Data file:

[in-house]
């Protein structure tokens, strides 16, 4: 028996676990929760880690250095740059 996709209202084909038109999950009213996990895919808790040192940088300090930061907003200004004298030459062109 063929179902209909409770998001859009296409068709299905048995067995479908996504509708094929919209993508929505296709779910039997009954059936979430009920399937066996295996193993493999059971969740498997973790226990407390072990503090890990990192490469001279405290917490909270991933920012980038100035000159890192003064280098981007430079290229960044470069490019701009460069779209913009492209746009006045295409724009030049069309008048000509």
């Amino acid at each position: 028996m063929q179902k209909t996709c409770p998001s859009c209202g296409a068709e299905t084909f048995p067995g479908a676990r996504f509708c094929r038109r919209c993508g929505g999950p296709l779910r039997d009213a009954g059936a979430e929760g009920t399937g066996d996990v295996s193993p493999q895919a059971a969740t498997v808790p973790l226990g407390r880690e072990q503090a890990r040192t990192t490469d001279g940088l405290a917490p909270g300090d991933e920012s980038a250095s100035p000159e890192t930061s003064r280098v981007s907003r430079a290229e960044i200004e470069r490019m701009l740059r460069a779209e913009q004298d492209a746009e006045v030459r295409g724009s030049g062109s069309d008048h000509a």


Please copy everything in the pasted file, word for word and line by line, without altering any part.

[in-house]
């Protein structure tokens, strides 16, 4: 028996676990929760880690250095740059 996709209202084909038109999950009213996990895919808790040192940088300090930061907003200004004298030459062109 063929179902209909409770998001859009296409068709299905048995067995479908996504509708094929919209993508929505296709779910039997009954059936979430009920399937066996295996193993493999059971969740498997973790226990407390072990503090890990990192490469001279405290917490909270991933920012980038100035000159890192003064280098981007430079290229960044470069490019701009460069779209913009492209746009006045295409724009030049069309008048000509």
């Amino acid at each position: 028996m063929q179902k209909t996709c409770p998001s859009c209202g296409a068709e299905t084909f048995p067995g479908a676990r996504f509708c094929r038109r919209c993508g929505g999950p296709l779910r039997d009213a009954g059936a979430e929760g009920t399937g066996d996990v295996s193993p493999q895919a059971a969740t498997v808790p973790l226990g407390r880690e072990q503090a890990r040192t990192t490469d001279g940088l405290a917490p909270g300090d991933e920012s980038a250095s100035p000159e890192t930061s003064r280098v981007s907003r430079a290229e960044i200004e470069r490019m701009l740059r460069a779209e913009q004298d492209a746009e006045v030459r295409g724009s030049g062109s069309d008048h000509a």